When Maria's grandfather King John VI died in March 1826, there was a succession crisis in Portugal. The king had a male heir, Peter, but Peter had proclaimed the independence of Brazil in 1822 and he was then Emperor Peter I of that country. The late king also had a younger son, Miguel, but he was exiled in Austria after leading a number of revolutions against his father and his liberal regime.

Before his death, the king had nominated his favorite daughter, Isabel Maria, to serve as regent until "the legitimate heir returned to the Kingdom" — but he had failed to specify which of his sons was the legitimate heir. Peter, the liberal Emperor of Brazil, or Miguel, the absolutist exiled prince?

Most people considered Peter to be the legitimate heir, but nobody wanted him to unite Portugal and Brazil's thrones again. The European country had been under Brazilian rule when both were part of the United Kingdom of Portugal, Brazil and the Algarves, established by the King John VI during his stay in Rio de Janeiro from 1808 until 1820. Aware that his brother's supporters were ready to bring Miguel back and put him in the throne, Peter decided for a more consensual option; he abdicated the throne to his eldest daughter, Maria da Glória (who was only seven years old), and she should marry her uncle Miguel, who should accept the liberal constitution and act as a regent until his niece was an adult.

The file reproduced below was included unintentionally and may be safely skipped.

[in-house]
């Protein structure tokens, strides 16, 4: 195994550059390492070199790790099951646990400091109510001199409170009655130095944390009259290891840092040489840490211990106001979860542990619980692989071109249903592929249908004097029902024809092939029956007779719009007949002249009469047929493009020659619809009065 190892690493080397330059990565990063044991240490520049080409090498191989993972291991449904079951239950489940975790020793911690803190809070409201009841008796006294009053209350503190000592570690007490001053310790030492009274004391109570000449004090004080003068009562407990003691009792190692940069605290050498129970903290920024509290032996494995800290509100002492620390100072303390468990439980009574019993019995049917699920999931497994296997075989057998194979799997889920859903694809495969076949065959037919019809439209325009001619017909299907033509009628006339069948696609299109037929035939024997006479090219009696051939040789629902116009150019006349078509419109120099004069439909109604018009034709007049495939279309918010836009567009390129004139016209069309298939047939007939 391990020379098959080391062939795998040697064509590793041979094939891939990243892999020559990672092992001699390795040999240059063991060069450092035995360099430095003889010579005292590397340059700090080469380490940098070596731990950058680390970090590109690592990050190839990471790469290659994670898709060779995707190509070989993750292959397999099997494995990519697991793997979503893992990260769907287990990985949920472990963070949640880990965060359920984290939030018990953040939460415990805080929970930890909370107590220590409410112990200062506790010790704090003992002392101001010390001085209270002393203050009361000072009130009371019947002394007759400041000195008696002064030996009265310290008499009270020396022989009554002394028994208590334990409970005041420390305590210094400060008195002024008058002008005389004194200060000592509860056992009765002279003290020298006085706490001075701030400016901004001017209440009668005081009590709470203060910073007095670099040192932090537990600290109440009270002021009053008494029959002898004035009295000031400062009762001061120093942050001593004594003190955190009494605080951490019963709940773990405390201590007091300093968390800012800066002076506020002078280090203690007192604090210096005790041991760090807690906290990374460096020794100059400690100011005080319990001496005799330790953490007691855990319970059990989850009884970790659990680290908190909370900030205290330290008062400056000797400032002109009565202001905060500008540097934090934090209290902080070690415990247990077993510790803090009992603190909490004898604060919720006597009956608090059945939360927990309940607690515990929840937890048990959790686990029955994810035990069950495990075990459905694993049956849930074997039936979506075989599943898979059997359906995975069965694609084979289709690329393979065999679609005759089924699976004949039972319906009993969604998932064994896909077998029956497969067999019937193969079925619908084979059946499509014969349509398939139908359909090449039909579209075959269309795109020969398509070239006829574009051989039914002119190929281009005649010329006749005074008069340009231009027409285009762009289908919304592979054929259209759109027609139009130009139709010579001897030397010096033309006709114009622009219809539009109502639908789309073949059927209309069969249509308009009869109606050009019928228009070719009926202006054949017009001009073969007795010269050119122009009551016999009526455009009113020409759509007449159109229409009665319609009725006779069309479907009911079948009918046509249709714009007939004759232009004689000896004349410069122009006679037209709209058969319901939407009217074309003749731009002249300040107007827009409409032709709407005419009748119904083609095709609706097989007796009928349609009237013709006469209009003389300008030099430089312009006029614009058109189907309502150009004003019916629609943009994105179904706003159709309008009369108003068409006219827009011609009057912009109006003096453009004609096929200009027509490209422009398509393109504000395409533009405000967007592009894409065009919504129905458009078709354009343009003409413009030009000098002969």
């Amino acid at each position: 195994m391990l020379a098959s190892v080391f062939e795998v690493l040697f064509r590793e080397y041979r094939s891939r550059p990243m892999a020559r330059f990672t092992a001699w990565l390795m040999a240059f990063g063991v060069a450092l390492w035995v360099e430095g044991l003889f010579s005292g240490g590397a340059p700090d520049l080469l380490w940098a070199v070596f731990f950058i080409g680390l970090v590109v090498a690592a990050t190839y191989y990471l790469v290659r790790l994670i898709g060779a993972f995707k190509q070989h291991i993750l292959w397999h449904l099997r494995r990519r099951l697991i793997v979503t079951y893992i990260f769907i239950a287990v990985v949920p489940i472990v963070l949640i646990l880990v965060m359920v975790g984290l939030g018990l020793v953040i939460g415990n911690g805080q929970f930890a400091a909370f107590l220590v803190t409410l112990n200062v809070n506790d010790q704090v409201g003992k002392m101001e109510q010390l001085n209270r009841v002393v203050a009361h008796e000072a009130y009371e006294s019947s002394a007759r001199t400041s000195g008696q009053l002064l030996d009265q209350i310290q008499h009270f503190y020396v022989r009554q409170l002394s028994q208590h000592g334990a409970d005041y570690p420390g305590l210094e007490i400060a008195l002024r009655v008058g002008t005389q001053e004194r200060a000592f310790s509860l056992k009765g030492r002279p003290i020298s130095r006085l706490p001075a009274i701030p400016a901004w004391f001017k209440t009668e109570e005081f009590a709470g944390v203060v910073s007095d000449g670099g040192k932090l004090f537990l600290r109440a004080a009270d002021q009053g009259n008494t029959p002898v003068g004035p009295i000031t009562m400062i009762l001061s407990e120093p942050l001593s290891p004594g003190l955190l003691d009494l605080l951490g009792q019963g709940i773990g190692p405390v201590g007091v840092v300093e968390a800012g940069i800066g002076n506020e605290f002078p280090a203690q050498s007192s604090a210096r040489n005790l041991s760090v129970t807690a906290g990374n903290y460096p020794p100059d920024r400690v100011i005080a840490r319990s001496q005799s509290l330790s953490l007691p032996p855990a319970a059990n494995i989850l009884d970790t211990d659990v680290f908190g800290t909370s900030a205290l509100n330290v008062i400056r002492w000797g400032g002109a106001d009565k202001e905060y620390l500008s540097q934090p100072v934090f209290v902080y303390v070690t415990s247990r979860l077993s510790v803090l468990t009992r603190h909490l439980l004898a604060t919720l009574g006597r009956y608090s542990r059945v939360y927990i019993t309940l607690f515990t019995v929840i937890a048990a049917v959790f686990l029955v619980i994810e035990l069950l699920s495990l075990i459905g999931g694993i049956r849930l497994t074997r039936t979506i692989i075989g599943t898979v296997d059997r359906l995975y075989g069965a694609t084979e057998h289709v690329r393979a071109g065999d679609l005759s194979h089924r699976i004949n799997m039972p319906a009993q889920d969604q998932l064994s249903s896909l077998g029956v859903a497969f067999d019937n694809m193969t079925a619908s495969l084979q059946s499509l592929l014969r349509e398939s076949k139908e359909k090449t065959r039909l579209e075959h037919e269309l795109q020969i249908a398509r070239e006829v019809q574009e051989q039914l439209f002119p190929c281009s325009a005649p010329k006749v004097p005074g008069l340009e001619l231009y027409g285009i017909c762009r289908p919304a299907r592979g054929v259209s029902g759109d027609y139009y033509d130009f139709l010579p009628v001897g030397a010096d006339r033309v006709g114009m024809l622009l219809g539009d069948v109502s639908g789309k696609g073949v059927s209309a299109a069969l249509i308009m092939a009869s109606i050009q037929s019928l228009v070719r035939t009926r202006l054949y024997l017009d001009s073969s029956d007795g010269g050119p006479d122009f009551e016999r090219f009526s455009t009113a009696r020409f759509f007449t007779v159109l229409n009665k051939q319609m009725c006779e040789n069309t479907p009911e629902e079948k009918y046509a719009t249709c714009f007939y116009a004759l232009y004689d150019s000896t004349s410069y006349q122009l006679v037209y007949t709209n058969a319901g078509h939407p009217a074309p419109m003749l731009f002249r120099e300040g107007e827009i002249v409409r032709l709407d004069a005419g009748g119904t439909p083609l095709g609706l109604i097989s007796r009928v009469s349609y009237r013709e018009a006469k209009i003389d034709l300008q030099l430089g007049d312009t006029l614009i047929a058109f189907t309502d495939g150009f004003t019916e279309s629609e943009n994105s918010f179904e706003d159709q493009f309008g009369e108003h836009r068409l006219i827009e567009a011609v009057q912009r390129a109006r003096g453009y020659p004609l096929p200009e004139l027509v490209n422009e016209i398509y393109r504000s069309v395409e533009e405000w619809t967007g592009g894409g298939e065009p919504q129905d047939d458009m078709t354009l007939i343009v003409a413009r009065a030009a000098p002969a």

Miguel pretended to accept, but when he arrived in Portugal he deposed Maria and proclaimed himself King, abrogating the liberal constitution in the process. During his reign of terror, Maria traveled to many European courts, including her grandfather's in Vienna, as well as London and Paris. Peter abdicated the Brazilian throne in 1831 in favor of his son (and Maria's younger brother, Peter II), and from his base in the Azores he attacked Miguel, forcing him to abdicate in 1834. Maria was thereupon restored to the throne, and obtained an annulment of her marriage.